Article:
May 1, 2003 - From the May, 2003 issue

Colantuono Opines On Local Government Concerns Re AB 1221

Earlier this year, Asm. Darrell Steinberg (D-Sacramento) introduced AB 1221, which proposes a swap of a portion of a city's sales tax revenue in exchange for an equivalent amount of property tax revenue from the state. By reducing a city's reliance on sales tax, cities will no longer be incentivized to build big box developments in place of much needed housing. One of the primary opponents of AB 1221 is the League of California Cities. TPR is pleased to present this interview with Michael Colantuono, First Vice President of the City Attorneys Department of the League of California Cities, in which he discusses the League's position on AB 1221.

Michael, the budget crisis is all but obscuring the need to reform California's disfunctional state-local fiscal relationship. As an officer of the League of California Cities, elaborate on the League's position on Assembly Bill 1221, one of the most proactive, yet limited legislative efforts to date for structurally reforming our broken fiscal system?

AB 1221, as I understand it, is intended to reduce local government's reliance on sales tax while increasing the proportion of property taxes available to us. Stated at that broad level, that's a pretty good idea. Property taxes are a relatively stable revenue source and the logical connection between property taxes and municipal services to property is pretty good. We know pretty well what the distorting consequences of over-reliance on sales taxes can be. One, you have competition for sales-tax generators without respect to the other elements of a balanced community. And two, sales taxes are a very volatile source of revenue, they go up a down with the economy, and until there is some willingness in Sacramento to confront the changing nature of our economy, the base of the sales tax is going to continue to shrink as we grant exemptions to electronic commerce. So, in the big picture, the swap makes sense.

While the swap makes sense for some, about a third of the League's membership are wedded to present allocations of sales tax revenue. Is that third the reason the Leagues cannot reach consensus on AB 1221?

I'm not sure I can speak for the League's Board of Directors. Although I'm an officer of the City Attorneys Department, I'm not on the League's Board. But, I can tell you that it is instantly possible to calculate winners and losers under Steinberg's bill. And, the winners win for now, but that victory could be redone by another Legislature next year. In addition, the losers have no confidence that their loss will be undone. So you identify winners who have no confidence in their victory and you identify losers who have no hope to overturn their loss. Is it any surprise the local government community is not enthusiastically supporting the bill?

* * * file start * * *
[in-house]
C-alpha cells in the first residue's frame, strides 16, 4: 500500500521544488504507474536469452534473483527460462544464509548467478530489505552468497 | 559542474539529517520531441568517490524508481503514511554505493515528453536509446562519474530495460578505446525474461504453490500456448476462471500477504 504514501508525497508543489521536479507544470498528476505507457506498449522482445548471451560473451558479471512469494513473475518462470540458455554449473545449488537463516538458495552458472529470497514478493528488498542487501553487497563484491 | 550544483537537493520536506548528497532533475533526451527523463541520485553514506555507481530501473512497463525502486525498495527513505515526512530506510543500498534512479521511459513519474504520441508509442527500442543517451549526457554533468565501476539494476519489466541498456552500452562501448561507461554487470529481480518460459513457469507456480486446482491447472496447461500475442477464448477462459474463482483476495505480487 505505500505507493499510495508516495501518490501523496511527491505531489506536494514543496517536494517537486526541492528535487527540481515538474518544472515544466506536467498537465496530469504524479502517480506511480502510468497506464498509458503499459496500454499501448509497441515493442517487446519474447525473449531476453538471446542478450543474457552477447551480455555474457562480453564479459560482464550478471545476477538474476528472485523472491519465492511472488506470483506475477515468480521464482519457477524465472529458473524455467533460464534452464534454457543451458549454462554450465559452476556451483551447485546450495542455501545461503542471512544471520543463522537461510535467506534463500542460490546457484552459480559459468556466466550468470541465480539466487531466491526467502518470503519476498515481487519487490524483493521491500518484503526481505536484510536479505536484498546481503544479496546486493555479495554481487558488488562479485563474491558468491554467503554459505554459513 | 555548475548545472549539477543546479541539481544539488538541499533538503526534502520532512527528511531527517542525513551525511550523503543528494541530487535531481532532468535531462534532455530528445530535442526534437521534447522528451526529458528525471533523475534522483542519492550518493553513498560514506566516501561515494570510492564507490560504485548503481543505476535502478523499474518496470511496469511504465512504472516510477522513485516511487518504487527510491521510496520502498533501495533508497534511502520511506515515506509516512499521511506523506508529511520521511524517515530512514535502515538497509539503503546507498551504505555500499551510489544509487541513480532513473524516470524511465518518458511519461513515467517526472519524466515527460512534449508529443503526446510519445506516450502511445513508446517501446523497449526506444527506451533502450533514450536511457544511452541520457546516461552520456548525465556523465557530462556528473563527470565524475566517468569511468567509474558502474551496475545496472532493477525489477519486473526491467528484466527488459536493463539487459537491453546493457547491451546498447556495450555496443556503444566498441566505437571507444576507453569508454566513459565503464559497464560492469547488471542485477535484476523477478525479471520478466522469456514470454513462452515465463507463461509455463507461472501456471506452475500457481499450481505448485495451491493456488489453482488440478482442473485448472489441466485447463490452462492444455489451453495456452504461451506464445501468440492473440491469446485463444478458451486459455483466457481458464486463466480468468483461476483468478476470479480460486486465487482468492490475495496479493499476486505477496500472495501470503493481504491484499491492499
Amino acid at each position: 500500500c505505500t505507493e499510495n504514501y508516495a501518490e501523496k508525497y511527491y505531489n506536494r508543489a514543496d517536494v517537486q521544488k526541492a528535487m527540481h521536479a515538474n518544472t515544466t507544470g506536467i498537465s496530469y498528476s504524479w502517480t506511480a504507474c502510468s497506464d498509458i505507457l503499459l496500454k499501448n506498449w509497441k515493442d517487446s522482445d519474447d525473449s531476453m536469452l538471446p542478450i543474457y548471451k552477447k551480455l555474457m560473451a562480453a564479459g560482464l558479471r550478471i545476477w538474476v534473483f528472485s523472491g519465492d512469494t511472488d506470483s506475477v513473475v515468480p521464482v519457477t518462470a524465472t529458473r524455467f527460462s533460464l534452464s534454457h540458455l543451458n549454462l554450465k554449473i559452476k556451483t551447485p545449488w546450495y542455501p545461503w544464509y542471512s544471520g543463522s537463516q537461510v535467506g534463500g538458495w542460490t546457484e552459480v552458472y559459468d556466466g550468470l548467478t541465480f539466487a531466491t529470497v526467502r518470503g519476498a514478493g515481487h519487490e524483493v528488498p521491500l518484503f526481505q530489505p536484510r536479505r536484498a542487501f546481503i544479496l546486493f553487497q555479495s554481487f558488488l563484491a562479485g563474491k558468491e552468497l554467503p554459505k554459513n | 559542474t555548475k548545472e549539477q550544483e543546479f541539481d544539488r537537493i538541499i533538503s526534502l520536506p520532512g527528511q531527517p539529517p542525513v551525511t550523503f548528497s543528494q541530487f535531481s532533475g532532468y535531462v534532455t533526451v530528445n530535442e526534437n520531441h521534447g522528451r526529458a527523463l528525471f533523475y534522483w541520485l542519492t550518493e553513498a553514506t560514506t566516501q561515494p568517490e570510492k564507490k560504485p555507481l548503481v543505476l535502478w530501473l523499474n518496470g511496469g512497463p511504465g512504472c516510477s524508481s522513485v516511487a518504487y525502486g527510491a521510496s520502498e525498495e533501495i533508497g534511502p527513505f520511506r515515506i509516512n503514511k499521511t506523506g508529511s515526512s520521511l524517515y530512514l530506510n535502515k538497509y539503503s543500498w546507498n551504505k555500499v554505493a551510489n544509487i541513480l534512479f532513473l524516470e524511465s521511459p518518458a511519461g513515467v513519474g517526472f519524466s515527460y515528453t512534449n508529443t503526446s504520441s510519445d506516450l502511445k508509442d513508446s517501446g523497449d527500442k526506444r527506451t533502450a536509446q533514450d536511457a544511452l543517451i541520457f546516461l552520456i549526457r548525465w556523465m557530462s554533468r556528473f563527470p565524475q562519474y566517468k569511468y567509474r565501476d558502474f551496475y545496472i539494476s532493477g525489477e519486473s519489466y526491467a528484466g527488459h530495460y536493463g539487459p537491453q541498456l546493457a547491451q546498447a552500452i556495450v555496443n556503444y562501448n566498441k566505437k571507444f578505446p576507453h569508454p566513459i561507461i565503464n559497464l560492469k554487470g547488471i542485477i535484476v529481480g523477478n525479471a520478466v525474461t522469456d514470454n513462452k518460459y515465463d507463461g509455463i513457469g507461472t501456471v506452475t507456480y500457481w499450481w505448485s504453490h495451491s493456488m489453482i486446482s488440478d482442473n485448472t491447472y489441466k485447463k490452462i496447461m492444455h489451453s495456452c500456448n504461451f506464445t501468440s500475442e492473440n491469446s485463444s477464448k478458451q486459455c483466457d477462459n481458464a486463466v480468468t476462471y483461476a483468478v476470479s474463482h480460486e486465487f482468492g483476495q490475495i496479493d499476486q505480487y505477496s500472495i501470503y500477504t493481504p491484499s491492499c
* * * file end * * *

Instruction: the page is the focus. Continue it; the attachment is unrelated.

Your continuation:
It's a little bit like trying to change the boundary between two school districts, where land and students have dollars on their heads and each district can immediately calculate the effect on their budget. If local government of any type had the ability to make choices about how to get revenue and actually have revenue follow that decision, then people could construct their own futures. But, each step of the way from1978 to the present has had the effect of putting more power in Sacramento and less power locally-we have no hope to undo these changes. Therefore, we are not comfortable making these changes unless they are in the context of a constitutional amendment that creates a better separation between our pocketbooks and the state budget.

What formula does the League wish to lock into the constitution to allow us to move forward with reforms?

I don't know that I can speak for the League, although I know that they have been working on a constitutional amendment and have been giving some pretty serious thought to that. But, the proposals from the Constitutional Revision Commission of several years ago to determine the distribution of the1% property tax locally-through a charter process with the local governments within a county or perhaps a subset of a county making those decisions-is a model that I think can work.

Before 1978, when each local government could set its own taxes within the constraints of the political process, a community like Claremont could choose to have a 6% tax rate just for schools. Each community could choose to have a relatively higher slice of their property taxes in education and a relatively lower slice in things like water and fire and police. Nobody gets to make that decision anymore. That decision gets made in Sacramento.

Did the League support the Constitutional Revision Commission's recommendations when they came out?

I don't recall. But I can tell you that the League recognizes pointedly and our members recognize pointedly that California has not had a good experience since 1978 of giving control of the local property tax dollars to Sacramento. And, quite frankly, I don't think Sacramento wants to be responsible for the quality of the streets in Barstow or the number of cops in Los Angeles. They, too, will benefit from the ability to make us responsible for the decisions we make. But today, nobody is responsible for anything because everybody's got a stake in the decision.

Are you saying that a minority of the League's membership, but a significant minority, will prevent the full support of the League of any proposal that does not include constitutional protection, even though we don't know what the constitutional protection will include?

Let me say as a predication, not as a statement on behalf of the League, that it will be very difficult to build local government support for meaningful change in the way we fund local government if the upside is not made permanent. The only way to make the upside permanent is to have the voters approve it as a statute, which only the voters can amend, or put it in the Constitution. Those are the only two mechanisms I know of that can protect any deals from being revisited by the Legislature next year.

So the status quo is likely to continue and structural reform is not likely to happen as a result of legislative action on our state's budgetary crisis?